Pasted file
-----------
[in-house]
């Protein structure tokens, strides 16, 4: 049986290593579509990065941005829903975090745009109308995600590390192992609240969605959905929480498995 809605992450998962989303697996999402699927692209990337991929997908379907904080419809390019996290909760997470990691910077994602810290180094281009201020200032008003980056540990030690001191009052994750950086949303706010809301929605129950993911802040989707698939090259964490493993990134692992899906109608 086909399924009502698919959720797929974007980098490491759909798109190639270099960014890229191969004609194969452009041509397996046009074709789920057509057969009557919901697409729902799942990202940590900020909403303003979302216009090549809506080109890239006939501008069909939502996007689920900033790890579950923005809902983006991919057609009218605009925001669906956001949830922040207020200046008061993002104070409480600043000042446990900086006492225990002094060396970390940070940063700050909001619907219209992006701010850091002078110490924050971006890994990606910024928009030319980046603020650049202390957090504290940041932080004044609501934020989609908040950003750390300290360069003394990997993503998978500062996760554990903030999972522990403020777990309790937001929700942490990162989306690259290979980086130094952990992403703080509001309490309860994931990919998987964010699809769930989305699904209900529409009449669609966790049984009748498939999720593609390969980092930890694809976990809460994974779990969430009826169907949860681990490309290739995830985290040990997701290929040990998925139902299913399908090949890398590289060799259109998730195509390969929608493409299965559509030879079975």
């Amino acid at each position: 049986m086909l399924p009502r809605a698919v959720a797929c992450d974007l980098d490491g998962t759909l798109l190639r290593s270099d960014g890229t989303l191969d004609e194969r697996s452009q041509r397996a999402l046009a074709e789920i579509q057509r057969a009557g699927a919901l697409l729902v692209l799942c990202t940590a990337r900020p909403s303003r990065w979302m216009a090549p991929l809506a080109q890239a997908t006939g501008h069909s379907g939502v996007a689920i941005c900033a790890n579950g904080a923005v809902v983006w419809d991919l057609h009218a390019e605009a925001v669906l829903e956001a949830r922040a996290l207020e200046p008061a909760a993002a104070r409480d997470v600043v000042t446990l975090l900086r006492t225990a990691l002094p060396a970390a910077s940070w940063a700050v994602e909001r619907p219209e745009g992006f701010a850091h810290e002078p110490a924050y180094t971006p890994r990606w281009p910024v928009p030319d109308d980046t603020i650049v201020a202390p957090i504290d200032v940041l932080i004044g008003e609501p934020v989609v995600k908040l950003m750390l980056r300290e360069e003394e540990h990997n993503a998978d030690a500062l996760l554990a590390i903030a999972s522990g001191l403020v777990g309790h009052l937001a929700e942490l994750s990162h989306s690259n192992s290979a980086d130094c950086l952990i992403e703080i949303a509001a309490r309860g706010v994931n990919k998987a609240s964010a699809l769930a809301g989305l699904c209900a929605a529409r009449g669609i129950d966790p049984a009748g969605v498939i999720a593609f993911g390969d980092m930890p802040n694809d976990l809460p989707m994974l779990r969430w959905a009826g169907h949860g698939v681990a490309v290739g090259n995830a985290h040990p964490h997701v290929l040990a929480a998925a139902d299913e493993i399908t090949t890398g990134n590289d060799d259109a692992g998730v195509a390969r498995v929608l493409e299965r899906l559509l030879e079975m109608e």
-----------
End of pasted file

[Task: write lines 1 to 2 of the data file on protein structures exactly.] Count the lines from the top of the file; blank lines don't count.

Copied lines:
[in-house]
């Protein structure tokens, strides 16, 4: 049986290593579509990065941005829903975090745009109308995600590390192992609240969605959905929480498995 809605992450998962989303697996999402699927692209990337991929997908379907904080419809390019996290909760997470990691910077994602810290180094281009201020200032008003980056540990030690001191009052994750950086949303706010809301929605129950993911802040989707698939090259964490493993990134692992899906109608 086909399924009502698919959720797929974007980098490491759909798109190639270099960014890229191969004609194969452009041509397996046009074709789920057509057969009557919901697409729902799942990202940590900020909403303003979302216009090549809506080109890239006939501008069909939502996007689920900033790890579950923005809902983006991919057609009218605009925001669906956001949830922040207020200046008061993002104070409480600043000042446990900086006492225990002094060396970390940070940063700050909001619907219209992006701010850091002078110490924050971006890994990606910024928009030319980046603020650049202390957090504290940041932080004044609501934020989609908040950003750390300290360069003394990997993503998978500062996760554990903030999972522990403020777990309790937001929700942490990162989306690259290979980086130094952990992403703080509001309490309860994931990919998987964010699809769930989305699904209900529409009449669609966790049984009748498939999720593609390969980092930890694809976990809460994974779990969430009826169907949860681990490309290739995830985290040990997701290929040990998925139902299913399908090949890398590289060799259109998730195509390969929608493409299965559509030879079975």